1985 — Huey Lewis was topping charts, Reagan was president, and Kate Rosenberger and business partner George Kirby Desha made the leap from bookstore employees (at Berkeley's Half Price Books) to bookstore owners. The two planned to open the store in Oakland until a newspaper ad brought them to Noe Valley where the neighborhood’s funky charm immediately won them over.
Phoenix was conceived during a magical time when landlords took chances on people they liked — Kate and George started the store with $10,000, no previous credit history, and a lease sealed with handshake. The store has relocated twice over the years, but after each move, true to its name, has risen again. This is entirely thanks to amazing support from our loyal, book-loving customers. (You guys are the greatest!) Phoenix has been happily settled into its current spot since June 2009.
Kate hatched the idea for Dog Eared in 1992 at a tea party at the beloved Radio Valencia (R.I.P.). Kate picked the store’s original space because a large red heart had been painted on the window. In 1996, it moved it to the larger, sunnier space it currently calls home (formerly a furniture shop called Hocus Pocus) on the corner of 20th.
Like the Mission district it calls home, Dog Eared is wildly eclectic — you'll find anarchist zines next to Vanity Fair, books on Nina Simone next to books on Joy Division, and the poetry of Michelle Tea next to that of Longfellow. The store has become a destination for visitors from around the world eager to peruse its quirky yet extensive stock, including sections devoted to Beat Literature, Noir mysteries, McSweeneys’, sustainable living, and NYRB Classics.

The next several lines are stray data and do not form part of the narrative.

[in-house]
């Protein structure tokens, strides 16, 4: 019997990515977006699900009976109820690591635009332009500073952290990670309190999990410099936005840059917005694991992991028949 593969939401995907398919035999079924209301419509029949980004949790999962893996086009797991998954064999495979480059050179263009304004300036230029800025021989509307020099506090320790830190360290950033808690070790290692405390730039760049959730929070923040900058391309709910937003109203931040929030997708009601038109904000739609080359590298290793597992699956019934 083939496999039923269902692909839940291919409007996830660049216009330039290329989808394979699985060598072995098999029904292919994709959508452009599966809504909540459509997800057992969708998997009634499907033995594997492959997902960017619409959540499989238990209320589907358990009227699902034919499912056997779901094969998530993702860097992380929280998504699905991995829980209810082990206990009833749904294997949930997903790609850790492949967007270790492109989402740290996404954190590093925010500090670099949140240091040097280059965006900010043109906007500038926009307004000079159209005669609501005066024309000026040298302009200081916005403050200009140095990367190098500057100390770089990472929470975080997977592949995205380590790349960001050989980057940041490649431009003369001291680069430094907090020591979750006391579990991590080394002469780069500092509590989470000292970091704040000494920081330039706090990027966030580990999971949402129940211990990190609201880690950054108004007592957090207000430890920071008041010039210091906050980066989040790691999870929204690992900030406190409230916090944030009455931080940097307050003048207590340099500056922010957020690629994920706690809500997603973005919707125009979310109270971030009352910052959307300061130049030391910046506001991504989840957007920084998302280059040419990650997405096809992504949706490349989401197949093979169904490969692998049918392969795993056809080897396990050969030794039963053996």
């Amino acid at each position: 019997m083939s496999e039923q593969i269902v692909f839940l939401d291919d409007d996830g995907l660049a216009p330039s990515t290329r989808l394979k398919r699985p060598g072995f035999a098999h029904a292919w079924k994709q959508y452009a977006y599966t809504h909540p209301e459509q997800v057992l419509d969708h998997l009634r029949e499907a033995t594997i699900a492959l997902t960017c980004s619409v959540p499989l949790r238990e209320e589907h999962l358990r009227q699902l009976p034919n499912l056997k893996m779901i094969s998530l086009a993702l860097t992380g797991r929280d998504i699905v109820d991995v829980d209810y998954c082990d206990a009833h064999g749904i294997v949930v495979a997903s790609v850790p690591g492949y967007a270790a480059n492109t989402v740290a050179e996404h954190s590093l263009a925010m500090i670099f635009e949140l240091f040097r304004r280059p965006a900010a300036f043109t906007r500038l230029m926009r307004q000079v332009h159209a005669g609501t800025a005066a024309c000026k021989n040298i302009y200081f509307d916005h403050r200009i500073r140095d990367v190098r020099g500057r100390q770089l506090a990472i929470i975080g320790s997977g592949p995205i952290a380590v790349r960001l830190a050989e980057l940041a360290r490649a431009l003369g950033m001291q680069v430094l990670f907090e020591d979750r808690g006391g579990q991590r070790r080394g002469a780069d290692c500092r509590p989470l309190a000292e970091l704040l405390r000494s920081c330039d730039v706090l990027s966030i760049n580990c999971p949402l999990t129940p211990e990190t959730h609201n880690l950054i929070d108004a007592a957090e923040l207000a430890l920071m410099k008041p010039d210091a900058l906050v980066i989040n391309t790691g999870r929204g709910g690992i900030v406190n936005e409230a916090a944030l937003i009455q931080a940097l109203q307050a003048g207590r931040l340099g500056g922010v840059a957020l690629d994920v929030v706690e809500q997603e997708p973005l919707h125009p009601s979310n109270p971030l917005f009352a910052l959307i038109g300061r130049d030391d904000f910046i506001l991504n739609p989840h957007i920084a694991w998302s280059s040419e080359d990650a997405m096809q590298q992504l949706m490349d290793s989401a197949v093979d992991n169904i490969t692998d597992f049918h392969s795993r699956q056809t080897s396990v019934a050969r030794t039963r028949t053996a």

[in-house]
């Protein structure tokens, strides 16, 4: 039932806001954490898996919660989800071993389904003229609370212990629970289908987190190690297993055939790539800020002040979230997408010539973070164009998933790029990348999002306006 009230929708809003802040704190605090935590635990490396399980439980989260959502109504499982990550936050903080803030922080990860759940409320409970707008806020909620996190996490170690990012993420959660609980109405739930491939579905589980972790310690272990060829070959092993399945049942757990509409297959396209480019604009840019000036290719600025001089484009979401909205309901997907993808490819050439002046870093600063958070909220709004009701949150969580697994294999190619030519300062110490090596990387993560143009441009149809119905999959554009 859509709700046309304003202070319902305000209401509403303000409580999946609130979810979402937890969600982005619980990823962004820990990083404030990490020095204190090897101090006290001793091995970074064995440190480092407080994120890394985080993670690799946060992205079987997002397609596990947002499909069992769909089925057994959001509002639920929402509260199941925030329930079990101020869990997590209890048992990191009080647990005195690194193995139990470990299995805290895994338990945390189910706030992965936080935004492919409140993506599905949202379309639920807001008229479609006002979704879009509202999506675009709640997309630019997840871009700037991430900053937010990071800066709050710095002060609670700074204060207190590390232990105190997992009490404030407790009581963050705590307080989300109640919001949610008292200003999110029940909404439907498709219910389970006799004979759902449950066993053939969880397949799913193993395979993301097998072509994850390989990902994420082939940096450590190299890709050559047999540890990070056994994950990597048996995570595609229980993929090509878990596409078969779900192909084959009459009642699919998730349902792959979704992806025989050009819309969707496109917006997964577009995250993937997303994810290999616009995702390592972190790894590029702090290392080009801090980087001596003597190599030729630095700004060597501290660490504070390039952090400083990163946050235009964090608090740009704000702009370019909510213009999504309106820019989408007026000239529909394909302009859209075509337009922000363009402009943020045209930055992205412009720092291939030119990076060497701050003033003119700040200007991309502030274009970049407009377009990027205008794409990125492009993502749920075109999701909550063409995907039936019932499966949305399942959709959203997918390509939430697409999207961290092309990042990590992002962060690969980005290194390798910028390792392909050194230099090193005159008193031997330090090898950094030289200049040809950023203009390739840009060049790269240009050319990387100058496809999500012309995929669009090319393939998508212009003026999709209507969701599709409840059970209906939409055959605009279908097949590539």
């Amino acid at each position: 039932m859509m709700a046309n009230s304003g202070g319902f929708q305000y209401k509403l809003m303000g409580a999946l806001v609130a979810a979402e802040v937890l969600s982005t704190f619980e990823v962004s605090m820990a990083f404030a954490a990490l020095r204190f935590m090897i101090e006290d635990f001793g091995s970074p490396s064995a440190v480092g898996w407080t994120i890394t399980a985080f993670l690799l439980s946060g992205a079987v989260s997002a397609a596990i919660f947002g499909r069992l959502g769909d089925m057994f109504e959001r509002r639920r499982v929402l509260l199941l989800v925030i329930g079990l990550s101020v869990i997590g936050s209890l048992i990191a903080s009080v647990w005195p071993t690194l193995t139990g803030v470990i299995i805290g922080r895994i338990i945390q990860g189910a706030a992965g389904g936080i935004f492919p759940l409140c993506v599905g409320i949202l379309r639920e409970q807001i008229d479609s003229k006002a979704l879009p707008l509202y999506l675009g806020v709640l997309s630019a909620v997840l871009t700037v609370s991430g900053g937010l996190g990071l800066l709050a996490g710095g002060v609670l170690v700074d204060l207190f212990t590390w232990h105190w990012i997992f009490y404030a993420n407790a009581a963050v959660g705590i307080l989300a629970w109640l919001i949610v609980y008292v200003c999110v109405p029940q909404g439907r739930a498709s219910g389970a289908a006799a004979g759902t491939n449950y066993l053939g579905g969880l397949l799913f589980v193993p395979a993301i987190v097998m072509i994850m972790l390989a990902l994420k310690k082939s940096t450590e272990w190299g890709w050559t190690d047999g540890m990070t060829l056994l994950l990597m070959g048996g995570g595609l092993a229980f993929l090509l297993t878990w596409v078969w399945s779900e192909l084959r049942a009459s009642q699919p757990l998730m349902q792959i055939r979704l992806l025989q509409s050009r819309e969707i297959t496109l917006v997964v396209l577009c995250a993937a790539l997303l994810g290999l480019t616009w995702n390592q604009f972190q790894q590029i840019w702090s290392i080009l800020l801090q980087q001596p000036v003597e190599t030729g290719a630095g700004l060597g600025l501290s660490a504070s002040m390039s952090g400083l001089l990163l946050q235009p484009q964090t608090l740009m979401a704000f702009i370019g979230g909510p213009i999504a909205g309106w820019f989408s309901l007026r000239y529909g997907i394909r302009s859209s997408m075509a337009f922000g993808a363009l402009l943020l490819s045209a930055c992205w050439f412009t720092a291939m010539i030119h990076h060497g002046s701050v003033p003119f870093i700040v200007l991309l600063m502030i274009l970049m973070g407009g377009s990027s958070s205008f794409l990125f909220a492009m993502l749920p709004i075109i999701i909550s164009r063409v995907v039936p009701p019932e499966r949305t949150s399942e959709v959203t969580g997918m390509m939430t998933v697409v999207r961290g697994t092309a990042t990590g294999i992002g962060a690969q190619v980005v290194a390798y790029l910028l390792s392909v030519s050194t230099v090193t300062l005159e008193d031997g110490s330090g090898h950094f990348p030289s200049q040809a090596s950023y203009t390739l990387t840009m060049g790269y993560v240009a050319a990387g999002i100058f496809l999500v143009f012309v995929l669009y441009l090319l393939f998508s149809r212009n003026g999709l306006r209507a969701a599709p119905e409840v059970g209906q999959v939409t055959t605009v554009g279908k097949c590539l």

Although Kate moved to Berkeley after the birth of her daughter, Hazel Adele, a few years back, she'd been a Bernal Hill resident for 15 years and had long been in love with the neighborhood. When the building at the corner of Cortland and Bennington became available she jumped at the opportunity to open a new store. In 2003, Red Hill Books was born (the name derives from an old nickname for Bernal, once a hotbed of radicals). Initially tiny, the store nearly tripled in size to accommodate Kate’s grand vision of comprehensively stocked store that could host community events like book clubs, writing groups, and live music.
Never one to rest on her laurels, Kate opened a fourth location in the fall of 2011. Alley Cat Books, on lower 24th Street. It occupies the large, ramshackle space (with multiple skylights!) that used to belong to The Wizard Smoke Shop. The store’s large back room has been turned into an art gallery that showcases local artists and provides space for readings, book clubs, and the occasional open mic. Being in a neighborhood with a large Latin American population and many public murals, the store takes special care to stock Spanish language and visual art books.